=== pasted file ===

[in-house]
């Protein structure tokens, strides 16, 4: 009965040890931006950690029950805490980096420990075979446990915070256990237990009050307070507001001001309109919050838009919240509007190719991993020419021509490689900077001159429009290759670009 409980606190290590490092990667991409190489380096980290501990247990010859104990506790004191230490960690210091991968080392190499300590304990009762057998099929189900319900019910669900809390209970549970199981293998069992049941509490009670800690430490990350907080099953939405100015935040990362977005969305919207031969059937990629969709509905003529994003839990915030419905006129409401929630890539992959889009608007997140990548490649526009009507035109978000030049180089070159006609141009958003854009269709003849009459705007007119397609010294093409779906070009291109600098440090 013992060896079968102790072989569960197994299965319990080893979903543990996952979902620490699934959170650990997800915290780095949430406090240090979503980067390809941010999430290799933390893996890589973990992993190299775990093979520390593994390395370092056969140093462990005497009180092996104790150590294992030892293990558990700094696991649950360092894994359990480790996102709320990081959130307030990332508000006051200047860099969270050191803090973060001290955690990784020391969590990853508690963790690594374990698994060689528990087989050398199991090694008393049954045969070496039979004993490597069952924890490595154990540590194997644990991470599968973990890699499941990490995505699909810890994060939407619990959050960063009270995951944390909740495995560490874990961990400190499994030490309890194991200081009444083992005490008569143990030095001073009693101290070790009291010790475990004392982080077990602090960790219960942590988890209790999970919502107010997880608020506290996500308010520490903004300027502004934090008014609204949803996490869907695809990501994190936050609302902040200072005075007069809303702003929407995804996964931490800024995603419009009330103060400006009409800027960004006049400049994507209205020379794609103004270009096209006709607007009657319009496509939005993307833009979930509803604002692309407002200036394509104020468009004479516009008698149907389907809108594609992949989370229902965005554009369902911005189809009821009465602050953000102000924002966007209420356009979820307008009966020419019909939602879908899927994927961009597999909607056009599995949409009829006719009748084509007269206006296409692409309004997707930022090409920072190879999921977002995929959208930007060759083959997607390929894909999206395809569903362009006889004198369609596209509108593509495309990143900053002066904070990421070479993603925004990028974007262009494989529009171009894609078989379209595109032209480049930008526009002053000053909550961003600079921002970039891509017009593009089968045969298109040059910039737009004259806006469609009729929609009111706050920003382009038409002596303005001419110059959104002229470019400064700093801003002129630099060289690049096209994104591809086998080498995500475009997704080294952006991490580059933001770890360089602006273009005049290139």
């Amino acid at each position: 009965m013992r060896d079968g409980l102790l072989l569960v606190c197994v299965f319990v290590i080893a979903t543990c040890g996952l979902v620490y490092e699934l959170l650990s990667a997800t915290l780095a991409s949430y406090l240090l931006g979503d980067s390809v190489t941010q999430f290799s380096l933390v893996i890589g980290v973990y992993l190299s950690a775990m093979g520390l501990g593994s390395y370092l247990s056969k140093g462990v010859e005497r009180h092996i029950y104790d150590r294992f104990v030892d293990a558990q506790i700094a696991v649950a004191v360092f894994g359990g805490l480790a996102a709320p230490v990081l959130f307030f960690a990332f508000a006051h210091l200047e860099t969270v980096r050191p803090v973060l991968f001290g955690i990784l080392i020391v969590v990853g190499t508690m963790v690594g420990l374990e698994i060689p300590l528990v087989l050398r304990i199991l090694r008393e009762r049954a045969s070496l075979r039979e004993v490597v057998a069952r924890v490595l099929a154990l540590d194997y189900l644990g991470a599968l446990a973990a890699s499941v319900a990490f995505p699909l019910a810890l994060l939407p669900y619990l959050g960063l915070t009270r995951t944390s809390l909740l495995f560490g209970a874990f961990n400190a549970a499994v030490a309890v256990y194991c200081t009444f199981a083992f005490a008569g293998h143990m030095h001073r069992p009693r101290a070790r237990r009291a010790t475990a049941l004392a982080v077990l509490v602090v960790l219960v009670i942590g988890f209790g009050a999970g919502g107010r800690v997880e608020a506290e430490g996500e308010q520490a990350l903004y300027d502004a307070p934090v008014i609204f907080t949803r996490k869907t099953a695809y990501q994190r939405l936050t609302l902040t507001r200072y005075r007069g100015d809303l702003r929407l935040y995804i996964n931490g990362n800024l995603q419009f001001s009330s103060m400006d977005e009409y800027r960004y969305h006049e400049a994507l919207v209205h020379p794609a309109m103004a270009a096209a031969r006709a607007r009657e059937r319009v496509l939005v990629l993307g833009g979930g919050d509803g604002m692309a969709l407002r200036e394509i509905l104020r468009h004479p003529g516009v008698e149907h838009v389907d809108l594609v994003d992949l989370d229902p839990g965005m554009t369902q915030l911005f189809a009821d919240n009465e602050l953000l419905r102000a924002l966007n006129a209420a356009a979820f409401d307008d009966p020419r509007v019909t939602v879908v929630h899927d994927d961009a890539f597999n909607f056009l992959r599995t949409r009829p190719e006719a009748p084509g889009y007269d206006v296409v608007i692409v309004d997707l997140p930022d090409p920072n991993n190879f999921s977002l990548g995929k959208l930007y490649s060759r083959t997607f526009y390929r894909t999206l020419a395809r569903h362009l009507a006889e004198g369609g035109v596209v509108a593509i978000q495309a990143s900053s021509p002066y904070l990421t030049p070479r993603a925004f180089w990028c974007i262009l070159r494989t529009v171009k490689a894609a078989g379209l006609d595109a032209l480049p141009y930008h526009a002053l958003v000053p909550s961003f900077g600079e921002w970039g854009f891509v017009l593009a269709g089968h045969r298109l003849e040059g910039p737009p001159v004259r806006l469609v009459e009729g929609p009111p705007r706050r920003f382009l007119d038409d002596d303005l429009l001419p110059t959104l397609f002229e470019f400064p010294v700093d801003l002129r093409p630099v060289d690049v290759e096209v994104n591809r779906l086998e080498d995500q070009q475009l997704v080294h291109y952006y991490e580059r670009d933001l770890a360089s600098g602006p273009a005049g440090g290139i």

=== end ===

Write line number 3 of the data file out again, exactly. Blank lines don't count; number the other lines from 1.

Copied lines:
């Amino acid at each position: 009965m013992r060896d079968g409980l102790l072989l569960v606190c197994v299965f319990v290590i080893a979903t543990c040890g996952l979902v620490y490092e699934l959170l650990s990667a997800t915290l780095a991409s949430y406090l240090l931006g979503d980067s390809v190489t941010q999430f290799s380096l933390v893996i890589g980290v973990y992993l190299s950690a775990m093979g520390l501990g593994s390395y370092l247990s056969k140093g462990v010859e005497r009180h092996i029950y104790d150590r294992f104990v030892d293990a558990q506790i700094a696991v649950a004191v360092f894994g359990g805490l480790a996102a709320p230490v990081l959130f307030f960690a990332f508000a006051h210091l200047e860099t969270v980096r050191p803090v973060l991968f001290g955690i990784l080392i020391v969590v990853g190499t508690m963790v690594g420990l374990e698994i060689p300590l528990v087989l050398r304990i199991l090694r008393e009762r049954a045969s070496l075979r039979e004993v490597v057998a069952r924890v490595l099929a154990l540590d194997y189900l644990g991470a599968l446990a973990a890699s499941v319900a990490f995505p699909l019910a810890l994060l939407p669900y619990l959050g960063l915070t009270r995951t944390s809390l909740l495995f560490g209970a874990f961990n400190a549970a499994v030490a309890v256990y194991c200081t009444f199981a083992f005490a008569g293998h143990m030095h001073r069992p009693r101290a070790r237990r009291a010790t475990a049941l004392a982080v077990l509490v602090v960790l219960v009670i942590g988890f209790g009050a999970g919502g107010r800690v997880e608020a506290e430490g996500e308010q520490a990350l903004y300027d502004a307070p934090v008014i609204f907080t949803r996490k869907t099953a695809y990501q994190r939405l936050t609302l902040t507001r200072y005075r007069g100015d809303l702003r929407l935040y995804i996964n931490g990362n800024l995603q419009f001001s009330s103060m400006d977005e009409y800027r960004y969305h006049e400049a994507l919207v209205h020379p794609a309109m103004a270009a096209a031969r006709a607007r009657e059937r319009v496509l939005v990629l993307g833009g979930g919050d509803g604002m692309a969709l407002r200036e394509i509905l104020r468009h004479p003529g516009v008698e149907h838009v389907d809108l594609v994003d992949l989370d229902p839990g965005m554009t369902q915030l911005f189809a009821d919240n009465e602050l953000l419905r102000a924002l966007n006129a209420a356009a979820f409401d307008d009966p020419r509007v019909t939602v879908v929630h899927d994927d961009a890539f597999n909607f056009l992959r599995t949409r009829p190719e006719a009748p084509g889009y007269d206006v296409v608007i692409v309004d997707l997140p930022d090409p920072n991993n190879f999921s977002l990548g995929k959208l930007y490649s060759r083959t997607f526009y390929r894909t999206l020419a395809r569903h362009l009507a006889e004198g369609g035109v596209v509108a593509i978000q495309a990143s900053s021509p002066y904070l990421t030049p070479r993603a925004f180089w990028c974007i262009l070159r494989t529009v171009k490689a894609a078989g379209l006609d595109a032209l480049p141009y930008h526009a002053l958003v000053p909550s961003f900077g600079e921002w970039g854009f891509v017009l593009a269709g089968h045969r298109l003849e040059g910039p737009p001159v004259r806006l469609v009459e009729g929609p009111p705007r706050r920003f382009l007119d038409d002596d303005l429009l001419p110059t959104l397609f002229e470019f400064p010294v700093d801003l002129r093409p630099v060289d690049v290759e096209v994104n591809r779906l086998e080498d995500q070009q475009l997704v080294h291109y952006y991490e580059r670009d933001l770890a360089s600098g602006p273009a005049g440090g290139i």